Warm Up for Time Trials and Criteriums

News & Results

02/23/2004| 0 comments
by Ivana Bisaro

Warm Up for Time Trials and Criteriums

The desire to be optimally prepared, but not tired out by a long warm up, is often a source of confusion for athletes.

performing a lengthy SteadyState effort as in the above warm up routine.


In criterium racing more emphasis should be placed on the 2-minute high-power, high-cadence intervals and less emphasis on the longer SteadyState efforts. You can manipulate the above routine to suit a criterium warm up by decreasing the SS effort to four minutes and adding two 30-second maximum cadence intervals, separated by two-minute recovery periods, after your two-minute high-power, high-cadence intervals.   Keep in mind that you want to finish your criterium warm up with enough time to get a decent starting position on the line. Your body will maintain the benefits of a structured warm up for at least 10-15 minutes after your warm up is complete, so don?t stress too much if there is a wait on the line.


Certain conditions may require a decrease in the total warm up time.   Hot weather conditions can cause a detrimental increase in core body temperature which may decrease performances in a time trial or a criterium. If you are warming up for a time trial and you experience these conditions, decrease by half the durations of your endurance, Tempo, and high power intervals. If you are doing a criterium warm up, then decrease your endurnace, Tempo, SS and high power interval times by half.   Another consideration is to do your warm up on a trainer in an air conditioned building, or if this is not an option, don?t use your trainer for a warm up and instead perform it on your bike so you have the cooling effect of airflow over your body.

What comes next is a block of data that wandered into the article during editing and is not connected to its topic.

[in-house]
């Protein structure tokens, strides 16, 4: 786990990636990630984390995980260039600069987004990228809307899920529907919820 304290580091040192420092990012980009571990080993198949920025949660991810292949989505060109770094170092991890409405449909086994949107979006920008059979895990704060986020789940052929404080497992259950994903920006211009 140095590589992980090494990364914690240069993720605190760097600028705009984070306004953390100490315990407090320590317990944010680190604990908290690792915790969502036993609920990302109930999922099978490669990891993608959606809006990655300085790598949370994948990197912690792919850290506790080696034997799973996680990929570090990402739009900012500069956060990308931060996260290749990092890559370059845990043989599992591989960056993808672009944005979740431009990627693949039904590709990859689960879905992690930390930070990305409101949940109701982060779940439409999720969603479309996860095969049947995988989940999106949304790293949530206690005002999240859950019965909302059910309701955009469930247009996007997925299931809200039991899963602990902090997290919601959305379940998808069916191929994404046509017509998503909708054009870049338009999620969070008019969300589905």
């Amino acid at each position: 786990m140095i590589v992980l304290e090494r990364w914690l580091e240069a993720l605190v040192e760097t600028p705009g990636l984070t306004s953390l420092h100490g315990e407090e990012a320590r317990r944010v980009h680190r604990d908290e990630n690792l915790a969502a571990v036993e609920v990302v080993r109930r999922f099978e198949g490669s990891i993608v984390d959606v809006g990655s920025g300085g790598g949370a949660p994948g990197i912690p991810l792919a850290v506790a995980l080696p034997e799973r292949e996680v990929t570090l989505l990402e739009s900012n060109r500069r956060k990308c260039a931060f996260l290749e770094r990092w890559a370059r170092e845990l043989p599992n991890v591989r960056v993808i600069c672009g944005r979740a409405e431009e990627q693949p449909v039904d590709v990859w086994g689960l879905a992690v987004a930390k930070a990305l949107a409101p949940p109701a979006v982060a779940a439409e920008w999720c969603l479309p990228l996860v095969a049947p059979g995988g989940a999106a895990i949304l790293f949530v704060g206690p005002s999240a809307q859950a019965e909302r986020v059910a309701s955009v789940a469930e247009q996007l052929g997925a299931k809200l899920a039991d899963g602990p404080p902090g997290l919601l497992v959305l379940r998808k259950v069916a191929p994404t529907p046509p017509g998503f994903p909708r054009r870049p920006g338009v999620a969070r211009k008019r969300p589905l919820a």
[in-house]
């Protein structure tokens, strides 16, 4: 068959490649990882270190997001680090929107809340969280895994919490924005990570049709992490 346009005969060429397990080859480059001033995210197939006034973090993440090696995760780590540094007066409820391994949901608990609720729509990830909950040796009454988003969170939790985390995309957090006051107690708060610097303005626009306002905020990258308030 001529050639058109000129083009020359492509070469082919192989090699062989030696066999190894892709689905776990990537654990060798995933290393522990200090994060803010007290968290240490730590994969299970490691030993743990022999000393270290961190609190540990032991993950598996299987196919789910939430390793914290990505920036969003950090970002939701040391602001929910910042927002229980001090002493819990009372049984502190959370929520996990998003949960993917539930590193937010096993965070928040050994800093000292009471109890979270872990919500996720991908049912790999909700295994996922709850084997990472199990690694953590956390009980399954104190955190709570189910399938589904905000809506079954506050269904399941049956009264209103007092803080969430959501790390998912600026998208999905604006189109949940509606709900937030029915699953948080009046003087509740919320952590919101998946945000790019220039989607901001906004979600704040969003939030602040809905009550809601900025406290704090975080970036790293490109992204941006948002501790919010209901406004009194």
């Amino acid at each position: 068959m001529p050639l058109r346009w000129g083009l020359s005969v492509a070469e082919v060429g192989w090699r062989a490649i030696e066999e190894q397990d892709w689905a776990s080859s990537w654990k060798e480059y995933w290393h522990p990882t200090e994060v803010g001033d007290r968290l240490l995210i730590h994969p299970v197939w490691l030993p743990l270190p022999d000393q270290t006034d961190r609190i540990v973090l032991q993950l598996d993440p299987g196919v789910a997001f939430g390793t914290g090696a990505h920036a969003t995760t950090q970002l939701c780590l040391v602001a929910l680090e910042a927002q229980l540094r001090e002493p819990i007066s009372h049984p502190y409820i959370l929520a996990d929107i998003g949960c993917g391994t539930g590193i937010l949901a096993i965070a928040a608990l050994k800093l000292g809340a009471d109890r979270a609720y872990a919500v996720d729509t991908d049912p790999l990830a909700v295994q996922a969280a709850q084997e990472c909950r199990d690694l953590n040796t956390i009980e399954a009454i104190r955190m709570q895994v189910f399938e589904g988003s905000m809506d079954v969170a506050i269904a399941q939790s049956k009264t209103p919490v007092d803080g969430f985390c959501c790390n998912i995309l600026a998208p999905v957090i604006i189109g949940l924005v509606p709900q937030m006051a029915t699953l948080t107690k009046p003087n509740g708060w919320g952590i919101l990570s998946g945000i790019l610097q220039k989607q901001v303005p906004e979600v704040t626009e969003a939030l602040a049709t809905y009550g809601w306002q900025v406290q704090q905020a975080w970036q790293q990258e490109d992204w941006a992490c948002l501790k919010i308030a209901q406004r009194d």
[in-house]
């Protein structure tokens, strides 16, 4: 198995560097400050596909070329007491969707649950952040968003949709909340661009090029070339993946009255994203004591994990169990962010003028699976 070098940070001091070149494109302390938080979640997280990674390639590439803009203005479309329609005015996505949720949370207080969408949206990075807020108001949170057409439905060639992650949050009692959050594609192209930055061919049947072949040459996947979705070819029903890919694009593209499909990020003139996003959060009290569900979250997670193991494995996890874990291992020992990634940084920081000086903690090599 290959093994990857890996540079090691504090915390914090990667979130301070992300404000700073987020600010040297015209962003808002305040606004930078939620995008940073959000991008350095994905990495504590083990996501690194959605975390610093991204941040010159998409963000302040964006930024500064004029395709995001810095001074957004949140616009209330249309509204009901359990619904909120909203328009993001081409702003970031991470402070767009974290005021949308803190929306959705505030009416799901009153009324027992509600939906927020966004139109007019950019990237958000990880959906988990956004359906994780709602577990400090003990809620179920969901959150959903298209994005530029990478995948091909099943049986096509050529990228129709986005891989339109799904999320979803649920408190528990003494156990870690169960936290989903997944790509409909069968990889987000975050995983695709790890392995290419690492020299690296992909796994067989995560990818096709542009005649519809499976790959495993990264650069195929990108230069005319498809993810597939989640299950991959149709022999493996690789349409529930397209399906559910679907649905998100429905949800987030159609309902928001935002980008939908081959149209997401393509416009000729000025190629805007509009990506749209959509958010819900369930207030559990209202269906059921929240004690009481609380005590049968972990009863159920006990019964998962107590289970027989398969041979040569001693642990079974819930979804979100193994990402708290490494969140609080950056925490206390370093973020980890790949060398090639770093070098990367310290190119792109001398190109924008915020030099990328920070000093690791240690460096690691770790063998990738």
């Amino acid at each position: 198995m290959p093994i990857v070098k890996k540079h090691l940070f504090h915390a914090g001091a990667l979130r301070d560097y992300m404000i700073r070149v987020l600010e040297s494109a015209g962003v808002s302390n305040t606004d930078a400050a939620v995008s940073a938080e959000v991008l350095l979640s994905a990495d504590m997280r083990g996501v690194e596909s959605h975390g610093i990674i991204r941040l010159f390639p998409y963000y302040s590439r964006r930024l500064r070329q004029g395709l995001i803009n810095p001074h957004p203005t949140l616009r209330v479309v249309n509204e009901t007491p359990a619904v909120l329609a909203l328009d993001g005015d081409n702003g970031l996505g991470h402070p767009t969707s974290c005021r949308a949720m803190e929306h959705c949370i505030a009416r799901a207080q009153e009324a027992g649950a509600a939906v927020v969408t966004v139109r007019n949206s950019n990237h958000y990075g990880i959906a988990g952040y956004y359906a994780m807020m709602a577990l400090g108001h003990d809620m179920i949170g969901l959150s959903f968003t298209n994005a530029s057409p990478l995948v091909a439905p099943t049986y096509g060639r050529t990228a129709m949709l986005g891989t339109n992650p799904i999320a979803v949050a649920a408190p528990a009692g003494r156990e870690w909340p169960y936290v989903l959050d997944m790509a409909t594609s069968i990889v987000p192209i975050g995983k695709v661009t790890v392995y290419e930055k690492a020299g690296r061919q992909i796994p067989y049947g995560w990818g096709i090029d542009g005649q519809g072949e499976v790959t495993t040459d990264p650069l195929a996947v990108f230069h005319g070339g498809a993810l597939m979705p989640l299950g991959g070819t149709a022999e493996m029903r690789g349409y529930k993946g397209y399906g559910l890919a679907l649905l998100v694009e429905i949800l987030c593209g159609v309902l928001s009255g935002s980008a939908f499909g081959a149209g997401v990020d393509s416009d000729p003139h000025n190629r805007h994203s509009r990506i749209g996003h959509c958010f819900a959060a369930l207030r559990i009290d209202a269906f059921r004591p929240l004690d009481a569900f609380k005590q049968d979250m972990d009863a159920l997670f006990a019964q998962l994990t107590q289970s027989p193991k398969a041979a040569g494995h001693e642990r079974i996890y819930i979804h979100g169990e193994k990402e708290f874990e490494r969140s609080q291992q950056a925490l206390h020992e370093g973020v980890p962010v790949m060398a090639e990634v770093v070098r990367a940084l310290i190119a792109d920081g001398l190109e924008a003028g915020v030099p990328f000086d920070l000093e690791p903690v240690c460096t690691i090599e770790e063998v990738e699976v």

Another consideration when doing a time trial and criterium warm-up is to make sure you practice it in your training before doing it at a race. By doing it ahead of time in training, you can work out all the details before the big race day.


A well-planned structured warm up improves race day performance by physiologically and psychologically preparing your body for the coming high intensity effort required of racing. The warm up serves as the body?s transition from rest to maximal effort. It is important to consider the energy systems utilized in racing to determine the best possible warm up for that event. By practicing your warm up ahead of time in training you can work out all the details and possible issues before the big race day arrives so when you are on the trainer warming up according to plan you can know you have done everything in your power to put in your best possible race of the day.  

Ivana Bisaro is a coach for
Carmichael Training Systems. For more information on CTS and ways they can help you reach your goals, please visit http://www.trainright.com/.


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